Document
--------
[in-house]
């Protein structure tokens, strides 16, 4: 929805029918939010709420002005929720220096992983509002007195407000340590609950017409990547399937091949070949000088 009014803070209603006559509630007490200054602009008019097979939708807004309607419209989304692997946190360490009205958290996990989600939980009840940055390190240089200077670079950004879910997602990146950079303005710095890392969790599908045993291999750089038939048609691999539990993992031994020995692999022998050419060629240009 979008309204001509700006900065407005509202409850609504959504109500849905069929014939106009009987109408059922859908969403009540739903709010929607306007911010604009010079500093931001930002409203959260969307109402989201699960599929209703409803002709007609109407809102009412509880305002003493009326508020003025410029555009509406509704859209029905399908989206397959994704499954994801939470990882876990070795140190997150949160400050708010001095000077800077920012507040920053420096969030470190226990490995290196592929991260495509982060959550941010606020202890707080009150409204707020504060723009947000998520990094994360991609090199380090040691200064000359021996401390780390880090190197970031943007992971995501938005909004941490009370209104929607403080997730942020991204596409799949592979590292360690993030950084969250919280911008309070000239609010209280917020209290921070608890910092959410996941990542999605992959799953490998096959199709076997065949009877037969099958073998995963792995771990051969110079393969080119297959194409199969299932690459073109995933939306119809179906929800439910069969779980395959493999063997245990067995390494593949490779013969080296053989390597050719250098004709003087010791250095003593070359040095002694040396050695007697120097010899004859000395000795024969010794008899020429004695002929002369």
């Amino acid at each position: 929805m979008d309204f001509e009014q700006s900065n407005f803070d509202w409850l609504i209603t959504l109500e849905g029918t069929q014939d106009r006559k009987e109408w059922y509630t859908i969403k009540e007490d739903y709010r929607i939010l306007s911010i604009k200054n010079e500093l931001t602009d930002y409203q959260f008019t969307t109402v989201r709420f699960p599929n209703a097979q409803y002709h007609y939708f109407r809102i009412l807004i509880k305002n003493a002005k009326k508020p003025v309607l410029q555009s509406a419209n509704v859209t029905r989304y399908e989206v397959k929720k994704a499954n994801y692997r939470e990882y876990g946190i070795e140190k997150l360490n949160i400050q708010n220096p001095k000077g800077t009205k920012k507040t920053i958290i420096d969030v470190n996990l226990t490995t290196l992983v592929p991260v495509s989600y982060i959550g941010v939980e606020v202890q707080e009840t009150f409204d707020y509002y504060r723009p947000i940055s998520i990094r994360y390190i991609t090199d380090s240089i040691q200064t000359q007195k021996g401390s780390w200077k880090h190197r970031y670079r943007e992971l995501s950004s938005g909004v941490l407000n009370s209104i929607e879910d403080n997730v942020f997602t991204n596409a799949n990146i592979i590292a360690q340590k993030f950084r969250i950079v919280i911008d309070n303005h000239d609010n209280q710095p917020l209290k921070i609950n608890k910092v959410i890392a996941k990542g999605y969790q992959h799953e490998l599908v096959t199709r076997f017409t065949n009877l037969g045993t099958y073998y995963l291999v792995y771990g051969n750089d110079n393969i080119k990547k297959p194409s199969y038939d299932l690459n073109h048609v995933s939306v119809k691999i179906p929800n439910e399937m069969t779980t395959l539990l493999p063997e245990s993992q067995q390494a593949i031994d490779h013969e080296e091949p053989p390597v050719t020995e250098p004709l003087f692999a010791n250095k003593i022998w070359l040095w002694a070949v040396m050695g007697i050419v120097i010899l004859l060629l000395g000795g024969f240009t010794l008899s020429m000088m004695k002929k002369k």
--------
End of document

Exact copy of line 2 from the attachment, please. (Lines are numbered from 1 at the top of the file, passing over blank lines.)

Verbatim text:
């Protein structure tokens, strides 16, 4: 929805029918939010709420002005929720220096992983509002007195407000340590609950017409990547399937091949070949000088 009014803070209603006559509630007490200054602009008019097979939708807004309607419209989304692997946190360490009205958290996990989600939980009840940055390190240089200077670079950004879910997602990146950079303005710095890392969790599908045993291999750089038939048609691999539990993992031994020995692999022998050419060629240009 979008309204001509700006900065407005509202409850609504959504109500849905069929014939106009009987109408059922859908969403009540739903709010929607306007911010604009010079500093931001930002409203959260969307109402989201699960599929209703409803002709007609109407809102009412509880305002003493009326508020003025410029555009509406509704859209029905399908989206397959994704499954994801939470990882876990070795140190997150949160400050708010001095000077800077920012507040920053420096969030470190226990490995290196592929991260495509982060959550941010606020202890707080009150409204707020504060723009947000998520990094994360991609090199380090040691200064000359021996401390780390880090190197970031943007992971995501938005909004941490009370209104929607403080997730942020991204596409799949592979590292360690993030950084969250919280911008309070000239609010209280917020209290921070608890910092959410996941990542999605992959799953490998096959199709076997065949009877037969099958073998995963792995771990051969110079393969080119297959194409199969299932690459073109995933939306119809179906929800439910069969779980395959493999063997245990067995390494593949490779013969080296053989390597050719250098004709003087010791250095003593070359040095002694040396050695007697120097010899004859000395000795024969010794008899020429004695002929002369």